The numbering evidently came from David’s fleshly desires, in what form the Scriptures do not state. The sin may have been a desire to effect a military organization that was in some way inconsistent with the Theocratic constitution of Israel. He may have wanted to know the number of his subjects, especially of those “that drew sword” (1 Chron. 21:5), for the sake of appraising his military power—it may be that instead of trusting sufficiently in Jehovah and His mighty power, David sought rather for the strength and glory of his kingdom in the number of the people and their readiness for war.
We read (2 Sam. 24:10) that “David’s heart smote him after that he had numbered the people. And David said unto the Lord, I have sinned greatly in that I have done.” He asked God’s forgiveness, which was granted, but a severe punishment came upon the people (v. 15). David graciously requested of God (v. 17) that the punishment should not come upon the people, but upon him and his family. Finally the plague was stayed. ’69-47; ’86-75
Dead—Are Asleep . . . Harmonize This With “Absent From the Body” And “Present With The Lord.”
Question (1969)—In the April B.S. many Scriptures are cited to show that the dead are asleep in the unconscious condition of death and will not be awakened from the dead until in the resurrection day, the day of Christ’s appearing. But does not the Apostle Paul’s expression “We are confident, and willing rather to be absent from the body, and to be present with the Lord” (2 Cor. 5:8) prove that when a person dies he continues in a conscious existence?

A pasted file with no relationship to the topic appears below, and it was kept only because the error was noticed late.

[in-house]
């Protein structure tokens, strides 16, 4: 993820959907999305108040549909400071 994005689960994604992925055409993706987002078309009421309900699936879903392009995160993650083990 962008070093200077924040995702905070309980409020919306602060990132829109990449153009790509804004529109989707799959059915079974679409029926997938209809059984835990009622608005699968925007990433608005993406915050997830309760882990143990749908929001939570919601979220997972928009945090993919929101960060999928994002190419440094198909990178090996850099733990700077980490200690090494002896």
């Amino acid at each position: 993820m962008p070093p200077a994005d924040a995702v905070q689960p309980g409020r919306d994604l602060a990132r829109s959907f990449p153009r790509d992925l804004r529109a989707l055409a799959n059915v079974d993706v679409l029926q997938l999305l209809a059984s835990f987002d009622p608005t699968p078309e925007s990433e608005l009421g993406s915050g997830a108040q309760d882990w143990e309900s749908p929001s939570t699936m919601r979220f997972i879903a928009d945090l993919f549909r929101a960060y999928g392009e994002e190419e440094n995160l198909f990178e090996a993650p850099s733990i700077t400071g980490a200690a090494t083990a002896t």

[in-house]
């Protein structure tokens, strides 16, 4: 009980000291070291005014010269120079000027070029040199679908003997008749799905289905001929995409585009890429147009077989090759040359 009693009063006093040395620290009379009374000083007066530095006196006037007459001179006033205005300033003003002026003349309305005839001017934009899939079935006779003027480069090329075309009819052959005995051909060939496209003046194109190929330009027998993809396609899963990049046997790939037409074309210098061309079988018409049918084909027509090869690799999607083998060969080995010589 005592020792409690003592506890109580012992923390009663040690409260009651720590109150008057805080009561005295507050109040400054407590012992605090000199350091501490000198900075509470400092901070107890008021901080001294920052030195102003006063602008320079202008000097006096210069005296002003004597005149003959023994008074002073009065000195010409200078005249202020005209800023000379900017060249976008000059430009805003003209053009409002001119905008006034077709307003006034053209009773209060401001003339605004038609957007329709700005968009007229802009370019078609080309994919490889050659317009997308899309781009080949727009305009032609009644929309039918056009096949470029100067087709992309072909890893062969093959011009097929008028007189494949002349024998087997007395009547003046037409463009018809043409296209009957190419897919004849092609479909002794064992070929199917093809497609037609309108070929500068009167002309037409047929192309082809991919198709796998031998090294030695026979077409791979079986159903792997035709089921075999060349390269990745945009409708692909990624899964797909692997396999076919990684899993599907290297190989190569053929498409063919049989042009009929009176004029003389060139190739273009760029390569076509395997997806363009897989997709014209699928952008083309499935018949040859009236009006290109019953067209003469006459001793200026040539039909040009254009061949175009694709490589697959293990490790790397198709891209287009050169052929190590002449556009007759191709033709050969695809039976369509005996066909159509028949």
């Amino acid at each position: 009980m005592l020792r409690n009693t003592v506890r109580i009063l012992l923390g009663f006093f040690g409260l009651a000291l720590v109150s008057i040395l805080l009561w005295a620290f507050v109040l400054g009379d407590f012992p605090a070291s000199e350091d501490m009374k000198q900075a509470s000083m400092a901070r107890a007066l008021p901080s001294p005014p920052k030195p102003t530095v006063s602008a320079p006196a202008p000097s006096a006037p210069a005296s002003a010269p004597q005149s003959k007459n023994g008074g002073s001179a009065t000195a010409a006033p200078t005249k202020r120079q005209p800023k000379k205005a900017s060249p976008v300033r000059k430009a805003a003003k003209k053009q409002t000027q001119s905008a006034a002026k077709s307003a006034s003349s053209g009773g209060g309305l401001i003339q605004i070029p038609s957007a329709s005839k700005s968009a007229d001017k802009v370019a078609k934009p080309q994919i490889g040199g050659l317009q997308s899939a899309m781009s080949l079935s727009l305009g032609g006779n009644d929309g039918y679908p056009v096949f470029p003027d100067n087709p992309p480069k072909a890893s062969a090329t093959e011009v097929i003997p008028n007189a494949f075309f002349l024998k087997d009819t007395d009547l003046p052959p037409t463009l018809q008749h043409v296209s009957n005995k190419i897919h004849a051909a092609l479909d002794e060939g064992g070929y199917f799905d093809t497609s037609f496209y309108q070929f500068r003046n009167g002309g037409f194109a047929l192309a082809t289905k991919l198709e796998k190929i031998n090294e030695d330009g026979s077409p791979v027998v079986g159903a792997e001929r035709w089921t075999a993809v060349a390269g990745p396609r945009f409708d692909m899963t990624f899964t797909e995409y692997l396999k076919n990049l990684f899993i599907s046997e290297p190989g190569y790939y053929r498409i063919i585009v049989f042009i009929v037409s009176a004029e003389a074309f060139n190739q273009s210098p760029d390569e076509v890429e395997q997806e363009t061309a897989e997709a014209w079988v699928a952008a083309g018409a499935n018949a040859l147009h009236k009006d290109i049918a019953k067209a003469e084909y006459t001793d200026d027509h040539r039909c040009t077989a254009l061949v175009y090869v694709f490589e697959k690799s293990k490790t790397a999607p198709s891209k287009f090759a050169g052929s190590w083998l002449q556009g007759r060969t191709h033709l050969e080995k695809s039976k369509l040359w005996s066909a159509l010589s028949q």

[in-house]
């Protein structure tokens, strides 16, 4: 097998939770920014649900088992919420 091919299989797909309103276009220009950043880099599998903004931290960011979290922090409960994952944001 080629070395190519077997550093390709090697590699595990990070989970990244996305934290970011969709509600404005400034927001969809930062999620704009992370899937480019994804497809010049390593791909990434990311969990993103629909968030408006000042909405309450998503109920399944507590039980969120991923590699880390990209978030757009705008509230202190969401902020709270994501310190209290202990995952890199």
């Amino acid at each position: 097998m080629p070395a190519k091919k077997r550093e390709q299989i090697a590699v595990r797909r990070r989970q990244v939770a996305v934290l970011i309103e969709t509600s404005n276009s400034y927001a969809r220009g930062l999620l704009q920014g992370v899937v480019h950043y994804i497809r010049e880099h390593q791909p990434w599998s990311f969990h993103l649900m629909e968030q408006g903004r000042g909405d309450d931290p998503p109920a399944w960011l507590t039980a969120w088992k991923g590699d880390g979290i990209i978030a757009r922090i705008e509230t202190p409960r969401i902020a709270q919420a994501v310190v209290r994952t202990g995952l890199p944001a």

Answer.—If we were to draw such a conclusion from this passage, it would contradict many other Scriptures—and we know that God does not contradict Himself. Furthermore, this Scripture does not warrant any such conclusion. In order to understand what St. Paul really meant in 2 Cor. 5:8, we should note carefully the context. We will then see that the Apostle was not speaking of people in general, but only of the Church, New Creatures, who “have this treasure [the Spirit-begotten new nature] in earthen vessels [human bodies]” (2 Cor. 4:7). Note that in v. 16 he speaks of this treasure as the inward man that is renewed day by day, and of the earthen vessel as the outward man that perishes. Only those who are Spirit begotten, who are New Creatures (though still under development in human bodies, preparatory to their Spirit birth in the resurrection), have both an outward man and an inward man.